The slavery of African Americans began in the seventeenth century after the transatlantic trade brought Africans to the American colonies. Unfortunately, slavery spread significantly with many whites supporting the practice because it provided them with cheap labor. However, it was a form of humiliation and indignation of Africans. For many years, slavery denied them the opportunity to enjoy basic human rights and freedoms. During the eighteenth century, the 13 American colonies staged an uprising and revolt against the British imperial system (McNeese, 2008). Particularly, the appraising eventually became the revolutionary war that enabled the United States to gain independence from the British powers. Notably, African Americans contributed significantly to the revolutionary war. However, the conclusion of the war did not have any direct effects on the African Americans. The White slave masters continued to exploit slaves and to treat them like they were not humans. The revolution was in the 1760s led to the development of two antislavery movements that declared their strong stand against the slavery. These movements emerged, both in the Southern and Northern states. The formation of the antislavery movements marked a significant milestone in the journey towards the abolition of slavery. Many people joined the movements in support of the abolitionist agenda. The organized resistance against slavery is one of the main factors that contributed to the success of the emancipation efforts. This paper will explore the major developments in the movements to abolish slavery.
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It took many years for the African Americans to form an antislavery movement. The Africans had always exhibited a form of resistance against their masters. However, the transatlantic trade continued to bring on board more African slaves to serve in the American colonies. As a result, the profitability of the trade made it difficult for the African Americans to condemn the practice openly (McNeese, 2008). However, some individuals developed a religious conviction that slavery was wrong. These people belonged to the Quakers religion. As mentioned above, two antislavery movements started in the eighteenth century. In the Southern states, there was a movement comprising freed and enslaved Africans who were against the slavery practice (Eisenstark, 2010). In the North, there were both Africans and White abolitionists who formed the antislavery movement. The people of the Quaker religion had taken note of the need to abolish slavery since the 1730s. As a result, they were active players in the abolition movements. However, the Quakers supported a peaceful abolition of slavery. The two movements formed in the eighteenth century signified the initial organized efforts against slavery.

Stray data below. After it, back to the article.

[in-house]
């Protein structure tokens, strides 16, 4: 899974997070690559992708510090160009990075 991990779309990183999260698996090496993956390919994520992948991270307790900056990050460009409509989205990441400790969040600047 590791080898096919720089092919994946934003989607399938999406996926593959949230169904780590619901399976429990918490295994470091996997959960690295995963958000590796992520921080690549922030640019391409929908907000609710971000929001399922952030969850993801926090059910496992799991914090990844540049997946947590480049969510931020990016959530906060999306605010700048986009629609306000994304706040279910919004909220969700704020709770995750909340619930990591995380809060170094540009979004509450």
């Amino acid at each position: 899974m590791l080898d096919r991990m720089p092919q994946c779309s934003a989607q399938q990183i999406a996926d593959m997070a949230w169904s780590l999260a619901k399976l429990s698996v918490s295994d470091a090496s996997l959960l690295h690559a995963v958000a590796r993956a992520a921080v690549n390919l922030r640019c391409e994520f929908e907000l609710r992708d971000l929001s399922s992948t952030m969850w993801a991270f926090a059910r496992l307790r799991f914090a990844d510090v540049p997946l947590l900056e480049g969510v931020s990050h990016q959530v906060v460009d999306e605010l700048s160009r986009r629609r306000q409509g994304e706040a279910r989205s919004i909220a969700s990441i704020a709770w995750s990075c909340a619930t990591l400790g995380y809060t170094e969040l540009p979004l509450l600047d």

In the nineteenth century, the formation of the American Colonization Society signified a critical step in the abolition movement. The American colonization society emerged in the 1810s and 1820s. Unfortunately, there was no evidence that this organization promoted emancipation. The members declared their stand against slavery and started meetings in 1816 with the core objective of freeing African slaves. The American colonization society comprised white leaders such as Henry Clay and Bushrod Washington (Detweiler, 2014). These individuals supported African Americans in their quest to end slavery. Additionally, there were highly vocal black abolitionists; namely, David Walker and Nat Turner, who contributed in the Southern antislavery movement significantly. Both of these black abolitionists held strong religious convictions. However, they were in full support of using a violent means to end slavery. Due to their highly vocal nature, they had a significant impact on other abolitionists in both the South and the North. The two abolitionists embraced different approaches to ending slavery. Walker, on different occasions, condemned slavery furiously. He incited slaves to rely on violent means to earn their freedom. He was also an ardent writer who used his skills to demonstrate to the African slaves that it was their time to take critical measures and end slavery (McNeese, 2008). He encouraged them to attack any whites who resisted their efforts to become freemen. Through his writings, he achieved a significant level of impact in encouraging African slaves and instilling hope and pride in them. He printed pamphlet and circulated them to African Americans as a way of empowering them to have a voice against slavery.